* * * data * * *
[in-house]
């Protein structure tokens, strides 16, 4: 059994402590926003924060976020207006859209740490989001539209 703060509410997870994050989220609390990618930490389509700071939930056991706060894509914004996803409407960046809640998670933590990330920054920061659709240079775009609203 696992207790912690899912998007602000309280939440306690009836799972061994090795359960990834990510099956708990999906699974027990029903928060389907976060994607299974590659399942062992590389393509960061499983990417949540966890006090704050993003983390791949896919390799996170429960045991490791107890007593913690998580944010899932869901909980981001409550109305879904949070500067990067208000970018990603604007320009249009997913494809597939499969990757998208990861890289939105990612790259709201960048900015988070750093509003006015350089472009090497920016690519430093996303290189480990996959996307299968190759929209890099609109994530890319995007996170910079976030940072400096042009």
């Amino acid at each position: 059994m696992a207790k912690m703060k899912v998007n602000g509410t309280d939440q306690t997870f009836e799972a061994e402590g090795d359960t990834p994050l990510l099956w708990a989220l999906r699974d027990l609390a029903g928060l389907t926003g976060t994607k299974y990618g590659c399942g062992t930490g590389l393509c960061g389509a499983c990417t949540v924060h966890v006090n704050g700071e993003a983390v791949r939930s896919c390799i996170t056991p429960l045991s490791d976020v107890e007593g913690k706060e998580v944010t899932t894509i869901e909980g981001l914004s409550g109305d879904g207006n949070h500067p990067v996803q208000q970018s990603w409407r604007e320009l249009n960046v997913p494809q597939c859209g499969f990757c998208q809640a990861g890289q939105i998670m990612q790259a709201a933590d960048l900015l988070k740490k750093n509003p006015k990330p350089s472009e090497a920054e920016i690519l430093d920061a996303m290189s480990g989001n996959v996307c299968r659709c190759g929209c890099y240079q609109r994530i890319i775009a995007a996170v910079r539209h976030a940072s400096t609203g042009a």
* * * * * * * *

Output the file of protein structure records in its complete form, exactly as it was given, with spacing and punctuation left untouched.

[in-house]
């Protein structure tokens, strides 16, 4: 059994402590926003924060976020207006859209740490989001539209 703060509410997870994050989220609390990618930490389509700071939930056991706060894509914004996803409407960046809640998670933590990330920054920061659709240079775009609203 696992207790912690899912998007602000309280939440306690009836799972061994090795359960990834990510099956708990999906699974027990029903928060389907976060994607299974590659399942062992590389393509960061499983990417949540966890006090704050993003983390791949896919390799996170429960045991490791107890007593913690998580944010899932869901909980981001409550109305879904949070500067990067208000970018990603604007320009249009997913494809597939499969990757998208990861890289939105990612790259709201960048900015988070750093509003006015350089472009090497920016690519430093996303290189480990996959996307299968190759929209890099609109994530890319995007996170910079976030940072400096042009």
């Amino acid at each position: 059994m696992a207790k912690m703060k899912v998007n602000g509410t309280d939440q306690t997870f009836e799972a061994e402590g090795d359960t990834p994050l990510l099956w708990a989220l999906r699974d027990l609390a029903g928060l389907t926003g976060t994607k299974y990618g590659c399942g062992t930490g590389l393509c960061g389509a499983c990417t949540v924060h966890v006090n704050g700071e993003a983390v791949r939930s896919c390799i996170t056991p429960l045991s490791d976020v107890e007593g913690k706060e998580v944010t899932t894509i869901e909980g981001l914004s409550g109305d879904g207006n949070h500067p990067v996803q208000q970018s990603w409407r604007e320009l249009n960046v997913p494809q597939c859209g499969f990757c998208q809640a990861g890289q939105i998670m990612q790259a709201a933590d960048l900015l988070k740490k750093n509003p006015k990330p350089s472009e090497a920054e920016i690519l430093d920061a996303m290189s480990g989001n996959v996307c299968r659709c190759g929209c890099y240079q609109r994530i890319i775009a995007a996170v910079r539209h976030a940072s400096t609203g042009a």